You also need to prefix your script with: //VERSION=2. If converting from v1, don't forget to adjust the setup function (and add temporal functions, if necessary).

Example V2 script:

function setup(ds) { // setup is now a function which returns parameters
    return {
        components: [ds.B02, ds.B03, ds.B04], // the "components" parameter says which bands to use
        output: [ // two output rasters are defined in this example
                id: "default", // this is the ID of this output raster
                sampleType: SampleType.INT8, // other possibilities listed above
                componentCount: 3 // three components in this raster
                id: "raw",
                sampleType: SampleType.INT16,
                componentCount: 3

        normalization: false  // disables input band normalization, input values to the evaluatePixel function are therefore raw digital numbers

function evaluatePixel(samples, scenes, metadata) {
    var factor = metadata.normalizationFactor * 2.5;
    return {
        default: [ // this example raster is a visualized raster, it normalizes and brightens then converts to INT8
            toInt8(factor * samples[0].B04),
            toInt8(factor * samples[0].B03),
            toInt8(factor * samples[0].B02) ],
        raw: [ // this raster just returns the raw digital numbers with no further processing
    };  // outputs are treated "as-they-are", values aren't changed in any way after this step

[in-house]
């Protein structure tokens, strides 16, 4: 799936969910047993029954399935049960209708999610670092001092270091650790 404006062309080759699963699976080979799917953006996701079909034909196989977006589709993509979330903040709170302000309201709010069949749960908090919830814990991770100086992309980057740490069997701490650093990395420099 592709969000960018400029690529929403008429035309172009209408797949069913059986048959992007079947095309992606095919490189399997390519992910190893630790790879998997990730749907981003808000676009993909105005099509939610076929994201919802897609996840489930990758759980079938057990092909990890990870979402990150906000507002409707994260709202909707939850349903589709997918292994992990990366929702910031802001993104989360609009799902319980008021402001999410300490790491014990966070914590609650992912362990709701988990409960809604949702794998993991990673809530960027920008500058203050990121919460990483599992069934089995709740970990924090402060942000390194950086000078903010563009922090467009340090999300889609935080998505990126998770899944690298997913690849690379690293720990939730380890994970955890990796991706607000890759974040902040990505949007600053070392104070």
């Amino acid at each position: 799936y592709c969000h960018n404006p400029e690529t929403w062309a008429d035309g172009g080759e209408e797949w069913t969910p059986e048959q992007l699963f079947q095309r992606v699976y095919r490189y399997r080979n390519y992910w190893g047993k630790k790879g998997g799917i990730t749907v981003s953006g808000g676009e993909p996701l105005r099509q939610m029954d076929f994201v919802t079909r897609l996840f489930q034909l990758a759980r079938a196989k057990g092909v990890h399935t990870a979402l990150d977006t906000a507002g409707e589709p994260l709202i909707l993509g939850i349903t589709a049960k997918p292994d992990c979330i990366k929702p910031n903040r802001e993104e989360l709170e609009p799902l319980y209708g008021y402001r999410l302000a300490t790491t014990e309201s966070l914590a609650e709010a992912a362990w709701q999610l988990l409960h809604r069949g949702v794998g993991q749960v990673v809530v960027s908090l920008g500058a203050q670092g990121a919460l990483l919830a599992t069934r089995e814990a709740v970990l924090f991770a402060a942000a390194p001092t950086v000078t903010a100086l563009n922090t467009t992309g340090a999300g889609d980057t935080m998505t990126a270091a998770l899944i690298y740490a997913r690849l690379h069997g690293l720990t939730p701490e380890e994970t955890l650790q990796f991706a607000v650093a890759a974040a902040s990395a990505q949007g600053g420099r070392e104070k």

function toInt8(val) { // convenience function, used above
    return Math.max(0, Math.min(val * 255, 255));


Utility Functions:

Beside the standard Javascript functions, Sentinel WMS service also provides two additional utility functions:

Utility functions info

colorMap(inputNumber, indexArray, outputValueArray)

This method returns the value in "outputValueArray" at the same index as is the location of "inputValue" in the "indexArray". For example, when indexArray = [0, 0.2, 0.4], inputValue in the interval [0, 0.2) will make coloMap to return the outputValueArray value at index 0, inputValue in the interval [0.2, 0.4) will return value at index 1, etc. InputValue lesser than the first indexArray value will return the first value in outputValueArray and inputValue greater than the last indexArray value will return the last outputValueArray value. outputValueArray can contains single numbers or even arrays of numbers (in which case, colorMap will return an array instead of a single number).

colorBlend(inputNumber, indexArray, outputValueArray)

similar to colorMap, except the returned value is interpolated between two consecutive values in outputValueArray.


var value = colorMap(B04, [0, 0.2, 0.4, 0.6, 0.8, 1], [0, 0.1, 0.25, 0.4, 0.75, 1]); return [value, value, value];

return colorBlend(B04, [0, 0.2, 0.4, 0.6, 0.8, 1], [[0,0,0], [0.1,0.2,0.5], [0.25,0.4,0.5], [0.4,0.6,0.5], [0.75,0.8,0.5], [1,1,0.5]])